When Alexander Wright was a toddler, his dad brought home a pair of autographed Nikes, signed that day by Charles Barkley. When Wright saw the NBA player’s scribble on the shoe, he crawled over and decided to continue what was obviously just the first strokes of an unfinished design. That was his instinct: “Just create, be creative.”
“I’ve been doing this since I was able to pick up a crayon and conjure up a thought,” the graphic designer tells. Expressing himself through art has always been easier than words. As a shy kid with anxiety—something he still struggles with today—art has allowed him to meet people, make friends and, most importantly, be himself in the process. “It’s me,” he says, “I’m not compromising my character.”
Yet, an alias is how he’s better known. As Casso Dinero, his style—clean designs with bold, impactful imagery—has defined the Portland hip-hop scene for years. His artwork has graced countless concert posters and flyers. He’s done branding, album art and packaging for the likes of Cool Nutz, Karma Rivera (see and hear below), TYuS and The Last Artful, Dodgr; logos for notable hip-hop collectives Rare Vibe and FRSH TRB as well as this year’s edition of Portland Hip-Hop Day; work for local radio stations WE 96.3 and JAM'N 107.5 plus DJ Klyph; and merch design for Mic Capes—it’s an amazing feeling when he finds himself at a show standing next to someone wearing a piece he designed. But most prominently, Wright has three years under his belt of producing monthly posters and online assets for the local hip-hop showcase The Thesis, which is “a challenge but something that I love to take on.”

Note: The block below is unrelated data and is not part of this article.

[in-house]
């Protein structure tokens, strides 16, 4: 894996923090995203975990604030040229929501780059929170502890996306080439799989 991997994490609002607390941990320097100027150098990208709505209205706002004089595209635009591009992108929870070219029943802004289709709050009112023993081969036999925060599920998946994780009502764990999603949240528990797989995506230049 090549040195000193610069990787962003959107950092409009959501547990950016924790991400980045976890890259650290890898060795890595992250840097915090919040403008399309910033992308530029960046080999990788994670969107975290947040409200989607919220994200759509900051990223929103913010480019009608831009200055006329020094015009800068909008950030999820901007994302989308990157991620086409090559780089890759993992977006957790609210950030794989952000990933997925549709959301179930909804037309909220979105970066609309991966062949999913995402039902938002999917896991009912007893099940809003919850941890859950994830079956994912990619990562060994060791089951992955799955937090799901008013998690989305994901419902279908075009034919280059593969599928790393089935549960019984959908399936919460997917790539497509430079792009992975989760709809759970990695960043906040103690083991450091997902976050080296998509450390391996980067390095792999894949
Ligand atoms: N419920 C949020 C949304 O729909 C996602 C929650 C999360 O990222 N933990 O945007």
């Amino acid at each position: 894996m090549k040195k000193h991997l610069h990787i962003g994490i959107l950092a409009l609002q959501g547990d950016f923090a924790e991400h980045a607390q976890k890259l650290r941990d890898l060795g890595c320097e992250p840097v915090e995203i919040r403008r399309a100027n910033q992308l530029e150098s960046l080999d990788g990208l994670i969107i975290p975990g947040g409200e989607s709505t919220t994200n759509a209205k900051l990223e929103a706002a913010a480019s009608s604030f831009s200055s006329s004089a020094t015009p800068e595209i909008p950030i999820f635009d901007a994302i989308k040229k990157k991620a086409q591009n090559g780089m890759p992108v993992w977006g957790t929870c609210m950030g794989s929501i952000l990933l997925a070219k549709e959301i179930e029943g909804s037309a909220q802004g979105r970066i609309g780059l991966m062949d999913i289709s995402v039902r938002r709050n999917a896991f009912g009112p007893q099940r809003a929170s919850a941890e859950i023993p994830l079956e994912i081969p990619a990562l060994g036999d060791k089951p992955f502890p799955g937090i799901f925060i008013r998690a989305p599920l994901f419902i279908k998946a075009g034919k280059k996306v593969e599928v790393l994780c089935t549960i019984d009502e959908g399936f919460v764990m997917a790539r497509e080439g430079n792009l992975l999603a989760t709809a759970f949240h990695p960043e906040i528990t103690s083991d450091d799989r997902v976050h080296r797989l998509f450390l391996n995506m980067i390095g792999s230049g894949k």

As a self-employed freelancer, all the chatter within the Portland scene has led to a significant amount of business outside of the city, including work for Rolling Loud (the self-proclaimed “largest hip-hop festival in the world”) and Slip-N-Slide Records (known for Trick Daddy, Rick Ross and Trina) in Miami.
Born and raised in the Rose City and an alum of Cleveland High, you can thank grandma for taking a 7-year-old Wright to art museums. Monet left an early impression on him, saying, “It sticks with you, something different than what you’ve seen before.”
“Every project I’ve done is meaningful,” Wright reflects. Each one has led to new knowledge and experiences as he continues to connect the dots and finish the design. —CY